A) When painting the concert hall of Bruges.
B) When vacationing in an Italian coastal city.
C) When taking pictures for a concert catalogue.
D) When writing about Belgium’s coastal regions.
A) The entire European coastline will be submerged.
B) The rich heritage of Europe will be lost completely.
C) The seawater of Europe will be seriously polluted.
D) The major European scenic spots will disappear.
A) Its waterways are being increasingly polluted.
B) People cannot get around without using boats.
C) It attracts large numbers of tourists from home and abroad.
D) Tourists use wooden paths to reach their hotels in the morning.
Direction: In this section, you will hear two passages. At the end of each passage, you will hear three or four questions. Both the passage and the questions will be spoken only once. After you hear a question, you must choose the best answer from the four choices marked A), B), C) and D). Then mark the corresponding letter on Answer Sheet 1 with a single line through the centre.
When facing a new situation, some people tend to rehearse their defeat by spending too much time anticipating the worst. I remember talking with a young lawyer who was about to begin her first jury trial. She was very nervous. I asked what impression she wanted to make on the jury. She replied: “I don’t want to look too inexperienced, I don’t want them to suspect this is my first trial.” This lawyer had fallen victims to the “don’ts” syndrome—a form of negative goal setting. The “don’ts” can be self-fulfilling because your mind response to pictures. Research conducted at Stanford University shows a mental image fires the nerve system the same way as actually doing something. That means when a golfer tells himself: “Don’t hit the ball into the water.” His mind sees the image of the ball flying into the water. So guess where the ball will go? Consequently, before going into any stressful situation, focus only on what you want to have happen. I asked the lawyer again how she wanted to appear at her first trial. And this time she said: “I want to look professional and self-assured.” I told her to create a picture of what self-assured would look like. To her, it meant moving confidently around the court room, using convincing body language and projecting her voice, so it could be heard from the judge’s bench to the back door. She also imagined a skillful closing argument and a winning trial. A few weeks after this positive stress rehearsal, the young lawyer did win.
Questions 9 to 12 are based on the passage you have just heard.
Question 9: What do some people do when they face a new situation?
Question 10: What does the research conducted at Stanford University show?
Question 11: What advice does the speaker give to people in a stressful situation?
Question 12: What do we learn about the lawyer in the court?
A) They make careful preparation beforehand.
B) They take too many irrelevant factors into account.
C) They spend too much time anticipating their defeat.
D) They try hard to avoid getting off on the wrong foot.
A) A person’s nervous system is more complicated than imagined.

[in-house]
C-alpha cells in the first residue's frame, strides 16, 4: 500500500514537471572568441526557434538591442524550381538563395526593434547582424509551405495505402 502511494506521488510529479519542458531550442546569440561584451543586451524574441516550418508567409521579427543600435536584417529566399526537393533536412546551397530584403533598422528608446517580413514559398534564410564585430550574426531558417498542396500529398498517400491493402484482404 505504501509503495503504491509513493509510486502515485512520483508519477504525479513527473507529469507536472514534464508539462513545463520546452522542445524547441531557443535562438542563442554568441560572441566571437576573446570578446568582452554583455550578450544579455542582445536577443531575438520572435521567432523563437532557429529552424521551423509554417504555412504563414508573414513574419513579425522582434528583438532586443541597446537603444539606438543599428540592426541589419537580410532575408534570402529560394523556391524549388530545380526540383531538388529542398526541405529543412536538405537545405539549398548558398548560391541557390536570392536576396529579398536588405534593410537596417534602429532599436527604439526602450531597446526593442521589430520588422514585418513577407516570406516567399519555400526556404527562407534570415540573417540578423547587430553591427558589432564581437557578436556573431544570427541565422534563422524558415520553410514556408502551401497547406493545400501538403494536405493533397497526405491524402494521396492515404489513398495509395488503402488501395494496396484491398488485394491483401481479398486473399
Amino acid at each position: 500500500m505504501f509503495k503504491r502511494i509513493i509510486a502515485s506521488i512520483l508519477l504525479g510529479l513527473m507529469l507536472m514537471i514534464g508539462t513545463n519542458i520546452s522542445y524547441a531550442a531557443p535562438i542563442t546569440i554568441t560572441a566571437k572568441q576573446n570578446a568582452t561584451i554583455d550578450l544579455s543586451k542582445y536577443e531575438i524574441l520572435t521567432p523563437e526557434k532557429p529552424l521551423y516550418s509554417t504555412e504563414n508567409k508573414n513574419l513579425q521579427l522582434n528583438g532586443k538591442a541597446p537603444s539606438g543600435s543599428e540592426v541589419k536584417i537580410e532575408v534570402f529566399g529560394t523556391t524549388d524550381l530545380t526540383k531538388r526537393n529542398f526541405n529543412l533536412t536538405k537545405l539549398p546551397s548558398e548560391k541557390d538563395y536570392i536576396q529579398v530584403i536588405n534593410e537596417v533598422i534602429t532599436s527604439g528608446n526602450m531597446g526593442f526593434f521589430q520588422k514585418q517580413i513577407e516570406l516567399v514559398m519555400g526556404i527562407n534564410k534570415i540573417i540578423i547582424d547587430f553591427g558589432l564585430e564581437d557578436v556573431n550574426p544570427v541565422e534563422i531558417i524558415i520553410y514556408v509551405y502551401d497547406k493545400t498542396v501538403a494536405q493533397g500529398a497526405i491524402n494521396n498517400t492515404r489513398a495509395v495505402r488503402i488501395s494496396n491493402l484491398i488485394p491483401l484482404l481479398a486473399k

B) Golfers usually have positive mental images of themselves.
C) Mental images often interfere with athletes’ performance.
D) Thinking has the same effect on the nervous system as doing.
A) Anticipate possible problems.
B) Make a list of do’s and don’ts.
C) Picture themselves succeeding.
D) Try to appear more professional.
A) She wore a designer dress.
B) She won her first jury trial.
C) She did not speak loud enough.
D) She presented moving pictures.
Most Americans don’t eat enough fruits, vegetables or whole grains. Research now says adding fiber to the teen diet may help lower the risk of breast cancer. Conversations about the benefits of fiber are probably more common in nursing homes than high schools. But along comes a new study that could change that. Kristi King, a diet specialist at Texas Children’s Hospital, finds it hard to get teenage patients’ attention about healthy eating. By telling them they are eating lots of high-fiber foods could reduce the risk of breast cancer before middle age. That’s a powerful message. The new finding is based on a study of 44,000 women. They were surveyed about their diets during high school and their eating habits were tracked for two decades. It turns out that those who consumed the highest levels of fiber during adolescents had a lower risk of developing breast cancer, compared to women who ate the least fiber. This important study demonstrates that the more fiber you eat during your high school years, the lower your risk is in developing breast cancer in later life. The finding points to long-standing evidence that fiber may reduce circulating female hormone levels, which could explain the reduced risk. The bottom line here is the more fiber you eat, perhaps, a lower level of hormone in your body, and therefore, a lower lifetime risk of developing breast cancer. High-fiber diets are also linked to a reduced risk of heart disease and diabetes. That’s why women are told to eat 25 grams of fiber a day—man even more.
Questions 13 to 15 are based on the passage you have just heard.
Question 13: What does the new study tell about adding fiber to the teen diet?
Question 14: What do we learn about the survey of the 44,000 women?